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employment, which requirement was held constitutional.34 The carrier was held required to make reasonable effort to confine hours of service within the stated limits. 35 The Accident Reports Act of March 3, 1901, was enlarged.36 There was legislation in regard to the transportation of explosives the improper handling of which has caused loss of life.37 The commission was charged with the duty of determining the rates for mail transportation.38

The carriers' defense in rate cases of "confiscation without due process of law” resulted in an effort toward improved cost accounting 39

The membership of the commission was increased in 1917.40

The World War created an emergency and called for government management.

This Transportation Act of 1920 49 increased membership of the commission to eleven and necessitated a grouping of the members into five divisions, and each division was assigned various duties in addition to sitting with the full commission. The Bureaus of Traffic, Finance, Informal Cases, and Service were added to assist the commission in administering the act of 1920. There were various other amendments of this act.43 3. Jurisdiction

The Interstate Commerce Act, amended, applies to common carriers engaged in the transportation of passengers or property wholly by railroad, or partly by railroad and partly by water when both are used under a common control, management, or arrangement for a continuous carriage or shipment; or the transportation of oil or other commodity, except water and except natural or artificial gas, by pipe line, or partly by pipe line and partly by railroad or by water; or the transmission of intelligence by wire or wireless from one state or territory of the United States, or the District of Columbia, to any other state or territory of the United States, or the District of Columbia, or from one place in a territory to another place in the same territory, or from any place in the United States through a foreign country to any other place in the United States, or from or to any place in the United States to or from a foreign coun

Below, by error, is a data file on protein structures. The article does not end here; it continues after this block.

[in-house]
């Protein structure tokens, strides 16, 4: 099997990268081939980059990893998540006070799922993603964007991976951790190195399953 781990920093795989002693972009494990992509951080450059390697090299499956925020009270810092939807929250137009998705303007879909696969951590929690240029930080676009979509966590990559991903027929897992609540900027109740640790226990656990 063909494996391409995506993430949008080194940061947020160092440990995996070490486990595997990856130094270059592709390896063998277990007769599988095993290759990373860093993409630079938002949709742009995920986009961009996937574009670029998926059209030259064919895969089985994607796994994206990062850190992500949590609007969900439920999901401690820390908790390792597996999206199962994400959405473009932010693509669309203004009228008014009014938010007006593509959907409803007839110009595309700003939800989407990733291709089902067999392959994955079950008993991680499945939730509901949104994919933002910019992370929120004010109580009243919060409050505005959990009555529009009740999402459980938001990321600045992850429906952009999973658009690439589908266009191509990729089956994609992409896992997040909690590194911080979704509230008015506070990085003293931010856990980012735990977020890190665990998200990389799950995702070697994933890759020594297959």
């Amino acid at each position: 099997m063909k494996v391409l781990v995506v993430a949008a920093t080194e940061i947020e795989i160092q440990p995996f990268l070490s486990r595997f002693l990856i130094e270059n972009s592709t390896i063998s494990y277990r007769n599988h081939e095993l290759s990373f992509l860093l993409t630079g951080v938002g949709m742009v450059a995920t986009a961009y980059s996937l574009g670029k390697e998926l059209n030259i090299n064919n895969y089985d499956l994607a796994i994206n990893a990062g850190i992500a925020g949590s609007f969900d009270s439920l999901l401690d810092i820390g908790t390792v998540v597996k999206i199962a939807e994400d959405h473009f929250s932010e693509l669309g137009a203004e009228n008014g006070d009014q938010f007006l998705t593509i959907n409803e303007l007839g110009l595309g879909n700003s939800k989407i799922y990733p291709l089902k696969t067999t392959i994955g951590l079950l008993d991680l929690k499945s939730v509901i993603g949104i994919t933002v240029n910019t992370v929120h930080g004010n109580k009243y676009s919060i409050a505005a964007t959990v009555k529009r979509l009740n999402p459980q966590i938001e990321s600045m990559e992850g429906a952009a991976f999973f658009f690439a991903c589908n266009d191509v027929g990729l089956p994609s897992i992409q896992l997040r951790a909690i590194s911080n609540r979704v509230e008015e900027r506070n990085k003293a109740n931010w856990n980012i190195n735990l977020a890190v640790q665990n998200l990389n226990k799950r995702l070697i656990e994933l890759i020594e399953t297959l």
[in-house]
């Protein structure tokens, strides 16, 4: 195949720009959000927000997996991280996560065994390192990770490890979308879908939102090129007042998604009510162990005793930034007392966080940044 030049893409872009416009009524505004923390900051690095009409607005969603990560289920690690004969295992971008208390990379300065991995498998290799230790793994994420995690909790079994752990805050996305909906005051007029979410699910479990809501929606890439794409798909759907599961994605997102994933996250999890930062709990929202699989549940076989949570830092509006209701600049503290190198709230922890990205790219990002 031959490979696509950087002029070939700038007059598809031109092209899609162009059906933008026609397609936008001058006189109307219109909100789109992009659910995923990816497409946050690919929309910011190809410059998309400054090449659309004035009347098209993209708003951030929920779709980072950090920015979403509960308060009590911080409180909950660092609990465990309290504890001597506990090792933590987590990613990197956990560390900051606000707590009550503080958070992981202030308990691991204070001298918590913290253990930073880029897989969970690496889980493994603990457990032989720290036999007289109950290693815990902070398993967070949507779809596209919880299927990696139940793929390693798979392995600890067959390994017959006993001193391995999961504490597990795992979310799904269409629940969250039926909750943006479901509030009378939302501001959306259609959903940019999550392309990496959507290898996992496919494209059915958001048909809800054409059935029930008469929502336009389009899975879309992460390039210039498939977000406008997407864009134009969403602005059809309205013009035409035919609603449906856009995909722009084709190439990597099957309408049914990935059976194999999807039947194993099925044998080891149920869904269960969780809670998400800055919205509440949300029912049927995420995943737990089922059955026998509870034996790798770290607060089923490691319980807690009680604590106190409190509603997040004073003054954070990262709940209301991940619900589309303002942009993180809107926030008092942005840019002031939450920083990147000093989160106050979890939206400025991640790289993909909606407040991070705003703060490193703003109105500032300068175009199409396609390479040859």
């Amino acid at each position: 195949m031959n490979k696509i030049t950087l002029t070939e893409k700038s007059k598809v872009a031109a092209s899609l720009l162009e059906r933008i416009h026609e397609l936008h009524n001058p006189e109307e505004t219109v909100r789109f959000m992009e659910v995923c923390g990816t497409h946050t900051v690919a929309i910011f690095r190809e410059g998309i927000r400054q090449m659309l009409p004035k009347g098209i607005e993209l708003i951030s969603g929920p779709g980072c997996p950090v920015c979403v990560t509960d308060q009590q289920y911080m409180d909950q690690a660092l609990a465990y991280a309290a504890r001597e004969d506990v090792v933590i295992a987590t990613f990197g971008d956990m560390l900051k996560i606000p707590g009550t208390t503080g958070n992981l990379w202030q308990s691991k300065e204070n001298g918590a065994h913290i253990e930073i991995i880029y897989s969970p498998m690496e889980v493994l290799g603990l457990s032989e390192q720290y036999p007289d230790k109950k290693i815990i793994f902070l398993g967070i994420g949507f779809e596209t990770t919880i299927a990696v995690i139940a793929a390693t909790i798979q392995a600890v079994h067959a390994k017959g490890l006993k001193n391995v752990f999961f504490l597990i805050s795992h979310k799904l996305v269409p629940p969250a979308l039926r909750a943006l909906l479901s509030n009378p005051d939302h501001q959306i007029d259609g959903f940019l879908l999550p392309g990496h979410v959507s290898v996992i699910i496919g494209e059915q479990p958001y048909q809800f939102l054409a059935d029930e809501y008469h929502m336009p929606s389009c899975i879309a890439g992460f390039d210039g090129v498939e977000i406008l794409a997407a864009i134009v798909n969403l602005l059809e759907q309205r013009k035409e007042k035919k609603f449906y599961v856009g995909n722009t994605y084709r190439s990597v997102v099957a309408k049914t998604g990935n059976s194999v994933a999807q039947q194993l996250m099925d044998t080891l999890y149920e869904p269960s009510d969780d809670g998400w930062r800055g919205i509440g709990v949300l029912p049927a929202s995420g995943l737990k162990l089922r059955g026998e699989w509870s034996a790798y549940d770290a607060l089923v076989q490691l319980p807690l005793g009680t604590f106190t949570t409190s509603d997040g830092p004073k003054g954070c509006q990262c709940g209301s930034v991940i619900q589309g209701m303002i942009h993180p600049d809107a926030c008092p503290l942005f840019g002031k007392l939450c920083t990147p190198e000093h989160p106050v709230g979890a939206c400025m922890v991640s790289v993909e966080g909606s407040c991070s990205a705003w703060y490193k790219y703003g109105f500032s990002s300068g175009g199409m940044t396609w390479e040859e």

34 Baltimore & O. R. Co. v. Interstate Commerce Commission, 221 U. S. 612, 31 S. Ct. 621, 55 L, Ed. 878.

35 Atchison, T. & S. F. Ry. Co. v. U. S., 244 U. S. 336, 37 S. Ct. 635, 61 L. Ed. 1175, Ann. Cas. 1918C, 794.

36 Act May 6, 1910 (36 Stat. 350).

37 Act May 30, 1908 (35 Stat. 555); Act March 4, 1909, 8 341 (35 Stat. 1088, 1159 [Comp. St. § 10515]).

38 Act July 28, 1916 (39 Stat. 412). See, also, Act Aug. 24, 1912 (37 Stat. 559).
39 See Smyth v. Ames, 169 U. S. 466, 18 S. Ct. 418, 42 L. Ed. 819.
40 Act Aug. 9, 1917 (40 Stat. 270 [Comp. St. § 8596]).

41 Act Aug. 29, 1916 (39 Stat. 645 (Comp. St. 1974a]); Act May 29, 1917 (40 Stat. 101); Act Aug. 10, 1917 (40 Stat. 272 (Comp. St. 1918, Comp. St. Ann. Supp. 1919, $ 8563]); Act March 21, 1918 (40 Stat. 451 (Comp. St. 1918, Comp. St. Ann. Supp. 1919, 88 311534a3115%p]).

42 Act Feb. 28, 1920 (41 Stat. 456 [Comp. St. Ann. Supp. 1923, $ 1007144 et seq.]).

43 Act June 5, 1920 (41 Stat. 946); Act Feb. 26, 1921 (41 Stat. 1145 (Comp. St. Ann. Supp. 1923, 1007144e(1)]); Act March 4, 1921 (41 Stat. 1444 [Comp. St. Ann. Supp. 1923, 88 10402–10406]); Act June 10, 1921 (42 Stat. 27).